Humayun’s Tomb – Abode of Peace
Humayun’s Tomb in Delhi is one of the place I had been always fascinated since I read about it in my history class. I still remember our history class about the Mughal period. Our teacher was so vivid in her description that I would always be transported to that era. And I always had the special liking for the historical monuments. Visiting a monument, walking along the huge corridors, gaping at the intricate designs, all these transports me back to those eras.
While reading about the Mughal emperor Humayun, I was equally fascinated by his tomb. Humayun’s tomb was built by his widow Hamida Banu Begam in 1569 after the death of Humayun in 1556. The location of the tomb is very near to the shrine of Nizamuddin Auliya, the important Sufi saint of Chistiya order. The Chistiya saints were reveredby the Mughals. Humayun’s son Akbar had built his for at Fateh-pur-Sikri near the shrine of Salim Chisti, another saint of Chistiya order.
The architecture of the tomb was inspired by the Persian style and is said to be the first proper example of Mughal architecture. It was also the first of its kind garden tomb built in India. This mausoleum was path breaking during those times and later paved the way for building of many such tombs in India and even the Taj Mahal. Mirak Mirza Ghiyath, a Persian was the architect behind the splendid tomb. The tomb was constructed at a cost of Rupees 15 lakhs.
The tomb stands at the centre of a square garden, divided into four main parts by causeways (Charbagh). In the center ran shallow water channels. These water channels were said to act as natural coolants in those days! In fact, the entire style gave the impression of paradise. The mausoleum was a fusion of Persian and Indian styles as seen by the arched alcoves, corridors and the high double domes. The central room is contains the cenotaph of the Emperor Humayun.
You can enter the tomb area through either of the two lofty double storeyed gateways. A pavilion and bath chamber (hammam) adorned the eastern side.
The mausoleum was made by red sandstone with marble works in between. From the 17th to the 19th century, the garden was filled with the tombs of the descendants of Humayun. In fact, the place had earned the name of necropolis of Mughal Dynasty.
Isa Khan’s Tomb:
Later Sher Shah Suri had extended the mausoleum complex after he had overthrown Humayun during 1540. On the south-western side of the Humayun’s tomb the tomb of Isa Khan is located. Isa Khan was a noble at the court and most trusted lieutenant of Sher Shah Suri. Even after the death of Sher Shah Suri, Isa Khan continued to serve Islam Shah Suri, the successor of Sher Shah Suri. It was during his reign that the tomb of Isa Khan was built. This tomb was built mainly of grey quartzite and red sandstone. The tomb is entered through the northern side from a gateway that leads to a flight of steps. The main gate and the main chamber are in a dilapidated condition.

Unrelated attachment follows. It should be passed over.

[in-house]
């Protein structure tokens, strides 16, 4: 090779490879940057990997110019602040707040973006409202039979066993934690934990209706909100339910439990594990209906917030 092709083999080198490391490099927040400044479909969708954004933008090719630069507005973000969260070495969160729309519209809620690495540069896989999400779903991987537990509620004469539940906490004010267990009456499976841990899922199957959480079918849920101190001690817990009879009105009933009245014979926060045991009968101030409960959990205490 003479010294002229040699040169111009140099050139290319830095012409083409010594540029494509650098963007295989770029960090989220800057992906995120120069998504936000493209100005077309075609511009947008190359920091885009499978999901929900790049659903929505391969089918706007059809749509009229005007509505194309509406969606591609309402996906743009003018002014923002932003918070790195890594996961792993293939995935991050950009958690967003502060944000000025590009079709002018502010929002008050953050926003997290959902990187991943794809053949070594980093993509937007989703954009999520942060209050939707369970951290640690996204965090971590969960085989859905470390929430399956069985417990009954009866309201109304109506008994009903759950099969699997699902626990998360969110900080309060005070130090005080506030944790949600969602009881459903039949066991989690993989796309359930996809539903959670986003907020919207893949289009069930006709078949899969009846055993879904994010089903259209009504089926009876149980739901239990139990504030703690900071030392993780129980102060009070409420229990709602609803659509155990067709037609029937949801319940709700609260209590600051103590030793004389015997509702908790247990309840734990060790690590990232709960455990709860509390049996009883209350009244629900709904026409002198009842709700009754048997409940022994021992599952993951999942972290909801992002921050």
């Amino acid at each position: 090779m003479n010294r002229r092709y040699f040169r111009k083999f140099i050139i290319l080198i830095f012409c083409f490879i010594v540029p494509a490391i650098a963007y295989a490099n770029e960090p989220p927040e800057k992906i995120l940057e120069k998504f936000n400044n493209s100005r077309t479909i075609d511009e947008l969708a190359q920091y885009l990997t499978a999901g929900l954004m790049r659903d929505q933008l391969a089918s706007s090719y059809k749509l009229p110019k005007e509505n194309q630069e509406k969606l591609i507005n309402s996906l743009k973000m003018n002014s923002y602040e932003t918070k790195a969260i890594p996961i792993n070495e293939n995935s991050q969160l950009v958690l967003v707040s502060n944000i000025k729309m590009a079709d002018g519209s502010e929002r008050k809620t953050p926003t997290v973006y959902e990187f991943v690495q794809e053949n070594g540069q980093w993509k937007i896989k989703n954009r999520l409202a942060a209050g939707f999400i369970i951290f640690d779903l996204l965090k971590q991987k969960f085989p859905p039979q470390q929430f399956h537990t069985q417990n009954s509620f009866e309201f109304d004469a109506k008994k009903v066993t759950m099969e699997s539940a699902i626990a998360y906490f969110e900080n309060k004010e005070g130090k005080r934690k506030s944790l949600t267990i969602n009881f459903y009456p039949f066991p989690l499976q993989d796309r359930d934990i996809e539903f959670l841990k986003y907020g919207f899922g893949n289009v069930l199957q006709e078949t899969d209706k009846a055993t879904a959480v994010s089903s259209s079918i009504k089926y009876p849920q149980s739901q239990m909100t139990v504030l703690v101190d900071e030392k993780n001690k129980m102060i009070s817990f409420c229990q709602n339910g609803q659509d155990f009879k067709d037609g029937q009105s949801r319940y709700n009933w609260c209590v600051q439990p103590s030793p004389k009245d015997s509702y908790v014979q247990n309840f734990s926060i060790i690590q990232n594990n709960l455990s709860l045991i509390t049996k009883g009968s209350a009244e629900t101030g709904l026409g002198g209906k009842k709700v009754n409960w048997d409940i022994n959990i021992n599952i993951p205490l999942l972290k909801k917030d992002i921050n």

It is believed that Bahadur Shah Zafar had taken refuge in this tomb with his three sons during the first war Independence in 1857
Bu Halima’s Garden and Tomb:
The exact identity of Bu Halima is not known in history and not much is known about the lady. But a beautiful garden along with an unusual tomb is located in Humayun’s tomb compelx located at the western side of the Complex. It is however believed that Bu Halima held an important position in Humayun’s palace to have a garden named after her. The tomb is not placed in the middle of the garden as is the case with most others. Also the Cenotaph lies exposed unlike other tombs.
Arab Serai Gate:
The sarai was built by Humayun’s widow Haji Begum for about 300 Arab priests whom she brought from Mecca during her pilgrimage. The Arab Serai Gate (1560-61) is about 14 meters high and provided housing for craftsmen from Persia, who came for the construction of Humayun’s Tomb. Major part of the Arab Serai is today the Industrial training institute and inaccessible to the visitors.
Nai Ka Gumbad:
Behind Humayuns Tomb, in the south-east corner, is Nai-ka-Gumbad, or Barber’s Tomb. It is said to be the tomb of the barber favourite to the emperor. He was indeed a lucky barber!
Humayun’s tomb is a must visit place in Delhi. The historical buffs can get their dose of history while the architecture lovers will have a noteworthy visit. Even if you do not fall in these two categories, the luscious green gardens and the complex is sure to blow away your mind.
Location: Located in Mathura Road at Nizamuddin, Delhi
How to reach: Nearest metro station is JLN Stadium. It is approximately 2 km from the metro station. You can take an auto from the metro station.
Entry Fees: Citizens of India and visitors of SAARC (Bangladesh, Nepal, Bhutan, Sri Lanka, Pakistan, Maldives and Afghanistan) and BIMSTEC Countries (Bangladesh, Nepal, Bhutan, Sri Lanka, Thailand and Myanmar) – Rs. 10/- per head.
For others it is Rs.250/-
Photography charges: Nil.
Rs.25/- for video filming.
Open on: Everyday from sunrise to sunset.
Visit to Humayun’s tomb can be done with Lodhi Gardens and Hazrat Nizamuddin Dargah